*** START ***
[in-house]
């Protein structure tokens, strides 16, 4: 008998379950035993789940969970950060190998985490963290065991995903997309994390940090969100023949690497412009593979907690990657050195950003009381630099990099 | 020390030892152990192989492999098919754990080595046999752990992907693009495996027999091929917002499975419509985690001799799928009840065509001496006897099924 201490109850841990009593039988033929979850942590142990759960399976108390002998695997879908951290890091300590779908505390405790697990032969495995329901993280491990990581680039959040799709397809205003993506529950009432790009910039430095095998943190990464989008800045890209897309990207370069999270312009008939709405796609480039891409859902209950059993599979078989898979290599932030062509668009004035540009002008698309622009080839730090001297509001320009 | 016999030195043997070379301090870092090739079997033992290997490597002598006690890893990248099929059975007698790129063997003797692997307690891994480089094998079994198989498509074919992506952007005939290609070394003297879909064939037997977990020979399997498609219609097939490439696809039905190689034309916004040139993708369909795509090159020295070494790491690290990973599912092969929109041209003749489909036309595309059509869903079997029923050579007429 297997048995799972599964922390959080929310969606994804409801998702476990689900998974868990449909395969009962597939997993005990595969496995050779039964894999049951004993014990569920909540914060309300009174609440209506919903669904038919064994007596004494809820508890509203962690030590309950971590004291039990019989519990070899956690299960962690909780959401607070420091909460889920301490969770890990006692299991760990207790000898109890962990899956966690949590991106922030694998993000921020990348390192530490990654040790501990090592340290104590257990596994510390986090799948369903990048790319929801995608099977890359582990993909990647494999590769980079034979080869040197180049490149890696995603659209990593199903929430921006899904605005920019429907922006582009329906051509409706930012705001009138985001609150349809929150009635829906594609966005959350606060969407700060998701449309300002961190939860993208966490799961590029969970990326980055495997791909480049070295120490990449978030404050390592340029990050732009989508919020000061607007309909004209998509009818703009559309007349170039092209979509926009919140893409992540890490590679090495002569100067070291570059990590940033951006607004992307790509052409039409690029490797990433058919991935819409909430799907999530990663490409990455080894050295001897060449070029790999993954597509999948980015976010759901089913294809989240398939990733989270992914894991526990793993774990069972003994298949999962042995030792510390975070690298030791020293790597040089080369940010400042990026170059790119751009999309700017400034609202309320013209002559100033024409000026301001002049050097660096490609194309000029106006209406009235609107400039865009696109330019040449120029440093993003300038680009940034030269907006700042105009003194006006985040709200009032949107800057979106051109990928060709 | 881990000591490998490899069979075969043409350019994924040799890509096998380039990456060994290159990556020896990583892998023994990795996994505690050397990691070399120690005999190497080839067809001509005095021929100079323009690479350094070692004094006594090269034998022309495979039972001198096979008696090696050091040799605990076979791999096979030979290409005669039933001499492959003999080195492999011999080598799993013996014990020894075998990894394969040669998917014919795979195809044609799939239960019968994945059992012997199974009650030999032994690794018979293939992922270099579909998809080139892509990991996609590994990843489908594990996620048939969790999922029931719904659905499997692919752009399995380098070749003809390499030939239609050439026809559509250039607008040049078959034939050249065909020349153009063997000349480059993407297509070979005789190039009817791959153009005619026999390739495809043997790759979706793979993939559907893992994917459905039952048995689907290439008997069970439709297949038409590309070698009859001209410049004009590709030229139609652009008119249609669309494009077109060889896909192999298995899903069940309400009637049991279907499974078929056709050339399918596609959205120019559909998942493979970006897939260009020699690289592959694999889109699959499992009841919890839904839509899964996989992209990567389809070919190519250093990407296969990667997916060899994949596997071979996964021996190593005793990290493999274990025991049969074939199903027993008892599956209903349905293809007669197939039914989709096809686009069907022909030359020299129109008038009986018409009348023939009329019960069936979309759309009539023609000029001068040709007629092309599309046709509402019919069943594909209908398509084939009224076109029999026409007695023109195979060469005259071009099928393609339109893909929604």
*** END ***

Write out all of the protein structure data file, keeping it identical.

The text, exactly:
[in-house]
């Protein structure tokens, strides 16, 4: 008998379950035993789940969970950060190998985490963290065991995903997309994390940090969100023949690497412009593979907690990657050195950003009381630099990099 | 020390030892152990192989492999098919754990080595046999752990992907693009495996027999091929917002499975419509985690001799799928009840065509001496006897099924 201490109850841990009593039988033929979850942590142990759960399976108390002998695997879908951290890091300590779908505390405790697990032969495995329901993280491990990581680039959040799709397809205003993506529950009432790009910039430095095998943190990464989008800045890209897309990207370069999270312009008939709405796609480039891409859902209950059993599979078989898979290599932030062509668009004035540009002008698309622009080839730090001297509001320009 | 016999030195043997070379301090870092090739079997033992290997490597002598006690890893990248099929059975007698790129063997003797692997307690891994480089094998079994198989498509074919992506952007005939290609070394003297879909064939037997977990020979399997498609219609097939490439696809039905190689034309916004040139993708369909795509090159020295070494790491690290990973599912092969929109041209003749489909036309595309059509869903079997029923050579007429 297997048995799972599964922390959080929310969606994804409801998702476990689900998974868990449909395969009962597939997993005990595969496995050779039964894999049951004993014990569920909540914060309300009174609440209506919903669904038919064994007596004494809820508890509203962690030590309950971590004291039990019989519990070899956690299960962690909780959401607070420091909460889920301490969770890990006692299991760990207790000898109890962990899956966690949590991106922030694998993000921020990348390192530490990654040790501990090592340290104590257990596994510390986090799948369903990048790319929801995608099977890359582990993909990647494999590769980079034979080869040197180049490149890696995603659209990593199903929430921006899904605005920019429907922006582009329906051509409706930012705001009138985001609150349809929150009635829906594609966005959350606060969407700060998701449309300002961190939860993208966490799961590029969970990326980055495997791909480049070295120490990449978030404050390592340029990050732009989508919020000061607007309909004209998509009818703009559309007349170039092209979509926009919140893409992540890490590679090495002569100067070291570059990590940033951006607004992307790509052409039409690029490797990433058919991935819409909430799907999530990663490409990455080894050295001897060449070029790999993954597509999948980015976010759901089913294809989240398939990733989270992914894991526990793993774990069972003994298949999962042995030792510390975070690298030791020293790597040089080369940010400042990026170059790119751009999309700017400034609202309320013209002559100033024409000026301001002049050097660096490609194309000029106006209406009235609107400039865009696109330019040449120029440093993003300038680009940034030269907006700042105009003194006006985040709200009032949107800057979106051109990928060709 | 881990000591490998490899069979075969043409350019994924040799890509096998380039990456060994290159990556020896990583892998023994990795996994505690050397990691070399120690005999190497080839067809001509005095021929100079323009690479350094070692004094006594090269034998022309495979039972001198096979008696090696050091040799605990076979791999096979030979290409005669039933001499492959003999080195492999011999080598799993013996014990020894075998990894394969040669998917014919795979195809044609799939239960019968994945059992012997199974009650030999032994690794018979293939992922270099579909998809080139892509990991996609590994990843489908594990996620048939969790999922029931719904659905499997692919752009399995380098070749003809390499030939239609050439026809559509250039607008040049078959034939050249065909020349153009063997000349480059993407297509070979005789190039009817791959153009005619026999390739495809043997790759979706793979993939559907893992994917459905039952048995689907290439008997069970439709297949038409590309070698009859001209410049004009590709030229139609652009008119249609669309494009077109060889896909192999298995899903069940309400009637049991279907499974078929056709050339399918596609959205120019559909998942493979970006897939260009020699690289592959694999889109699959499992009841919890839904839509899964996989992209990567389809070919190519250093990407296969990667997916060899994949596997071979996964021996190593005793990290493999274990025991049969074939199903027993008892599956209903349905293809007669197939039914989709096809686009069907022909030359020299129109008038009986018409009348023939009329019960069936979309759309009539023609000029001068040709007629092309599309046709509402019919069943594909209908398509084939009224076109029999026409007695023109195979060469005259071009099928393609339109893909929604």